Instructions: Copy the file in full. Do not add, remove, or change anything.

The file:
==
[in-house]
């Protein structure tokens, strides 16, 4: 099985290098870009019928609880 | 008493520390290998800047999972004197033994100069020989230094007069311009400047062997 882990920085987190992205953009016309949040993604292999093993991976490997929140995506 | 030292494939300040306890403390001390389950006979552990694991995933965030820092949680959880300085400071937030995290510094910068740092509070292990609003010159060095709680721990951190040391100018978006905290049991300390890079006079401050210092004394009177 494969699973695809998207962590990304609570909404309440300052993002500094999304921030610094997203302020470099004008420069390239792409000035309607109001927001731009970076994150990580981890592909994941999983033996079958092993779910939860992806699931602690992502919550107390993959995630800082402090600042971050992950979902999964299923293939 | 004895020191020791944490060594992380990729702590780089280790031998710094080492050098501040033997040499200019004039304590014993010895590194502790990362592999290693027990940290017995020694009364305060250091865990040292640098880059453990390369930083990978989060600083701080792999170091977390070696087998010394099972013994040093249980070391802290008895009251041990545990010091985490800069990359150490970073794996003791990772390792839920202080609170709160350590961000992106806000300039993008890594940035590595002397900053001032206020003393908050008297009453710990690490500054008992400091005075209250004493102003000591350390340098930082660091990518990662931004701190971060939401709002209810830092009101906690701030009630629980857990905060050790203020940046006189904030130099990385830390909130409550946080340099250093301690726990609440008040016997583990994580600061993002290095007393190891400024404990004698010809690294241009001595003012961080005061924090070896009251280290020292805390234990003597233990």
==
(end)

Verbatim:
[in-house]
């Protein structure tokens, strides 16, 4: 099985290098870009019928609880 | 008493520390290998800047999972004197033994100069020989230094007069311009400047062997 882990920085987190992205953009016309949040993604292999093993991976490997929140995506 | 030292494939300040306890403390001390389950006979552990694991995933965030820092949680959880300085400071937030995290510094910068740092509070292990609003010159060095709680721990951190040391100018978006905290049991300390890079006079401050210092004394009177 494969699973695809998207962590990304609570909404309440300052993002500094999304921030610094997203302020470099004008420069390239792409000035309607109001927001731009970076994150990580981890592909994941999983033996079958092993779910939860992806699931602690992502919550107390993959995630800082402090600042971050992950979902999964299923293939 | 004895020191020791944490060594992380990729702590780089280790031998710094080492050098501040033997040499200019004039304590014993010895590194502790990362592999290693027990940290017995020694009364305060250091865990040292640098880059453990390369930083990978989060600083701080792999170091977390070696087998010394099972013994040093249980070391802290008895009251041990545990010091985490800069990359150490970073794996003791990772390792839920202080609170709160350590961000992106806000300039993008890594940035590595002397900053001032206020003393908050008297009453710990690490500054008992400091005075209250004493102003000591350390340098930082660091990518990662931004701190971060939401709002209810830092009101906690701030009630629980857990905060050790203020940046006189904030130099990385830390909130409550946080340099250093301690726990609440008040016997583990994580600061993002290095007393190891400024404990004698010809690294241009001595003012961080005061924090070896009251280290020292805390234990003597233990």